Martell VSOP
  • Category Cognac
  • Country France
  • Region Cognac
  • Distillery Martell
  • Age VSOP
  • Style 4 Year Old
  • Maturation Tronçais oak
  • Alcohol 40%
California residents: Click here for Proposition 65 WARNING.
  • fruit
  • oak
  • nutty
  • dry
  • raisin
  • hazelnuts
  • lime
  • grain
  • liquorice

Martell

VSOP (0.7l, 40%)
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Character Goatson
The Poe Toaster used to pay an annual tribute to Edgar Allan Poe by leaving the unfinished bottle of Martell on his grave for over seven decades.

Jean Martell founded the Martell house in 1715 on the boards of the Cherente river. It is the oldest of the “big four” and one that is distinct for using grapes from the Borderies crus of the Cognac region. This gives their cognac a characteristic smooth, and nutty taste, which is Martell's signature. It is usually matured in Tronçais oak, resulting in a less wooden aroma and leaving the cognac more pure and neutral.

Martell VSOP average age is 10 to 12 years and is a mix of blended, mature eaux-de-vie from the four finest growths of the region.

  • Category Cognac
  • Country France
  • Region Cognac
  • Distillery Martell
  • Age VSOP
  • Style 4 Year Old
  • Maturation Tronçais oak
  • Alcohol 40%
California residents: Click here for Proposition 65 WARNING.
Appearance / Colour
Golden amber.

Smell / Nose / Aroma
Lime and liquorice, crystallised fruit (raisin), notes of oak wood (fine grain and hazelnut) and a slight rancio note.

Flavour / Taste / Palate
Soft and full bodied, dry fruits, oak and a hint of sweetness.

Finish
A solid length.

Comment
It is a welcome companion for after-dinner drinks and cigars.

Flavor Spiral TM
About the Flavor Spiral
What does Martell VSOP taste like?

The Flavor Spiral™ shows the most common flavors that you'll taste in Martell VSOP and gives you a chance to have a taste of it before actually tasting it.

We invented Flavor Spiral™ here at Flaviar to get all your senses involved in tasting drinks and, frankly, because we think that classic tasting notes are boring.

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  • fruit
  • oak
  • nutty
  • dry
  • raisin
  • hazelnuts
  • lime
  • grain
  • liquorice
Dog Dogson's Smartass corner
Character Dogson
The Poe Toaster used to pay an annual tribute to Edgar Allan Poe by leaving the unfinished bottle of Martell on his grave for over seven decades.
Believe it or not, the French aren’t all that fond of Cognac. In fact, they export nearly 90% of their production.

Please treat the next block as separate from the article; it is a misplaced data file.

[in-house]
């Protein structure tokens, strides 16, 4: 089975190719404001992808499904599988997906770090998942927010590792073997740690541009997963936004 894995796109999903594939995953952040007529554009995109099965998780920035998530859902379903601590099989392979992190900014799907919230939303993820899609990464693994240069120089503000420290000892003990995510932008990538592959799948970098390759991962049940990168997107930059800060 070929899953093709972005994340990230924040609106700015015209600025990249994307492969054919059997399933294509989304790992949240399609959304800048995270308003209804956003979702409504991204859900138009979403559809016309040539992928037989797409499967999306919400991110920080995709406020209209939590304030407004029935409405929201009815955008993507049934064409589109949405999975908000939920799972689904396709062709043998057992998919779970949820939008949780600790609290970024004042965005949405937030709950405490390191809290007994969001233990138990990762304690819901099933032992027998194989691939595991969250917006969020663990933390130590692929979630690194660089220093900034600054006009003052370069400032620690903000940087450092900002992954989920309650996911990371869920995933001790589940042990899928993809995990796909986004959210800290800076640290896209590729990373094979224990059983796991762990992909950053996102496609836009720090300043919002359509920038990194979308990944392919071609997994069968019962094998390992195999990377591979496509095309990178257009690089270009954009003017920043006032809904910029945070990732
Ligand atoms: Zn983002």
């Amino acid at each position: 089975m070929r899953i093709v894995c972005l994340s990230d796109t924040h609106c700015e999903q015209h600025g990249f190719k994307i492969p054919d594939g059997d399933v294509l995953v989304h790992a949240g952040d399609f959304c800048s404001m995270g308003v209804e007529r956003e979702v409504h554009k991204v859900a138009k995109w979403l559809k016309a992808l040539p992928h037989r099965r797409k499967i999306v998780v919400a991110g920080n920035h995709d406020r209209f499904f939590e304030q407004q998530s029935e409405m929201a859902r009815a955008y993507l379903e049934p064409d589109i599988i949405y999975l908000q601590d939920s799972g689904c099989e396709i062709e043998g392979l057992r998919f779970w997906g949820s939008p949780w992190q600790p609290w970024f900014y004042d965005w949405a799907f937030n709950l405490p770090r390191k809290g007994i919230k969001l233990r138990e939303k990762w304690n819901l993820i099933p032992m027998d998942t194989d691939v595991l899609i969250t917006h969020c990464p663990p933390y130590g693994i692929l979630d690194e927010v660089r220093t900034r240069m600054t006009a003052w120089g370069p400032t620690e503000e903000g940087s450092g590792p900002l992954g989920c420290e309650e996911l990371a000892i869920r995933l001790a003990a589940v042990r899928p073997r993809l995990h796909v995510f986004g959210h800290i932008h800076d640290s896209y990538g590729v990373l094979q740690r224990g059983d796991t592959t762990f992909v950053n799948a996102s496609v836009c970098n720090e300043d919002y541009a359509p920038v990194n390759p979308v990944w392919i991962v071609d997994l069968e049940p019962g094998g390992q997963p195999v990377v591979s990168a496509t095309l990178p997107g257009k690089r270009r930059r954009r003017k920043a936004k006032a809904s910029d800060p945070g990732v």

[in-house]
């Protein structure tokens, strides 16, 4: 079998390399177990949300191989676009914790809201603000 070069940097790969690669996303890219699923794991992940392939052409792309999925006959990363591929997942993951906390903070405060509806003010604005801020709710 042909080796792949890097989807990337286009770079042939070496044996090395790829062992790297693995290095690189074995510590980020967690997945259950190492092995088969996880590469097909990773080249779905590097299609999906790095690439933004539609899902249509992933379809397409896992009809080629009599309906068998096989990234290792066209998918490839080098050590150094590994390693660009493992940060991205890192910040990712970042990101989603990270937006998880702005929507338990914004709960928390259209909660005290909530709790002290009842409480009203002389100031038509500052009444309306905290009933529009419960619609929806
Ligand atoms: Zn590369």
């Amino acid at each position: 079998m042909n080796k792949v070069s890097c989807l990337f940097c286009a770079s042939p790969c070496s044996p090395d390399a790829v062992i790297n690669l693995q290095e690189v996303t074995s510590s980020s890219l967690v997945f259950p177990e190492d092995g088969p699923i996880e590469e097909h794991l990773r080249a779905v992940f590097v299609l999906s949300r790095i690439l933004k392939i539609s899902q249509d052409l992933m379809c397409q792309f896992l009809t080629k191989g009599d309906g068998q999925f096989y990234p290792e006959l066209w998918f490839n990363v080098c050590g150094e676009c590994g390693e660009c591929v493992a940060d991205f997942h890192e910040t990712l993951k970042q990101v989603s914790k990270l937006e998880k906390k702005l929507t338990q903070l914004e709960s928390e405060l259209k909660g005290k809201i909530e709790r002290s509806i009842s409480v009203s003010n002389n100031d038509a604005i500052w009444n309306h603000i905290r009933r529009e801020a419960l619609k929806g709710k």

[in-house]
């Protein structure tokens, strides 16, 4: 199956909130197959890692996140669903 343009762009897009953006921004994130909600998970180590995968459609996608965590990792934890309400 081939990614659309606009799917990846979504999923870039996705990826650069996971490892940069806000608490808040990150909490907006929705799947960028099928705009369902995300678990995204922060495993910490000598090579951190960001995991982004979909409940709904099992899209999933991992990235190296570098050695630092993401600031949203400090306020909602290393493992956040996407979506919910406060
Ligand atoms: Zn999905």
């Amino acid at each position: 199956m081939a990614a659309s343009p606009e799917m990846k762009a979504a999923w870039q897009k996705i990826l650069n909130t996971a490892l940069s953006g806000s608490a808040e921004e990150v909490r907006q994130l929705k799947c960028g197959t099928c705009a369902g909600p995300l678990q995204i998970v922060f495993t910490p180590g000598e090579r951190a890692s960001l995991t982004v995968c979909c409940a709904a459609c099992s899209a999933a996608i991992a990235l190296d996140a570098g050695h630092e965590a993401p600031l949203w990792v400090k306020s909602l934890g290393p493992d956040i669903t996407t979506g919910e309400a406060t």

Nine liters of white Wine must be distilled for a single liter of Cognac!
There are six different wine-growing areas (crus) authorized to produce Cognac - in descending order of prestige: Grande Champagne, Petite Champagne, Borderies, Fins Bois, Bons Bois, and Bois Ordinaires.
Rancio is a highly desirable nutty flavor usually found in extra-aged fortified wines (Port, Sherry, Madeira, Marsala …) and fruit-based Spirits, namely Cognacs, Calvados, and Armagnac. It appears in Cognac after roughly 10 years of maturing in oak casks, becoming more intense over the years.
Laws concerning Cognac-making are strict as hell. Only three types of grapes may be used, and they can only be harvested in October; Cognac must be aged for at least two years in barrels made from French oak - and get this, from one of two specific forests! Then, the stills must be of a particular French shape (no, not the baguette shape); and we guess La Marseillaise has to be sung during the entire process.
Similar drinks
Dog Dogson's Smartass corner
Character Dogson
The Poe Toaster used to pay an annual tribute to Edgar Allan Poe by leaving the unfinished bottle of Martell on his grave for over seven decades.
Believe it or not, the French aren’t all that fond of Cognac. In fact, they export nearly 90% of their production.
Nine liters of white Wine must be distilled for a single liter of Cognac!
There are six different wine-growing areas (crus) authorized to produce Cognac - in descending order of prestige: Grande Champagne, Petite Champagne, Borderies, Fins Bois, Bons Bois, and Bois Ordinaires.
Rancio is a highly desirable nutty flavor usually found in extra-aged fortified wines (Port, Sherry, Madeira, Marsala …) and fruit-based Spirits, namely Cognacs, Calvados, and Armagnac. It appears in Cognac after roughly 10 years of maturing in oak casks, becoming more intense over the years.
Laws concerning Cognac-making are strict as hell. Only three types of grapes may be used, and they can only be harvested in October; Cognac must be aged for at least two years in barrels made from French oak - and get this, from one of two specific forests! Then, the stills must be of a particular French shape (no, not the baguette shape); and we guess La Marseillaise has to be sung during the entire process.
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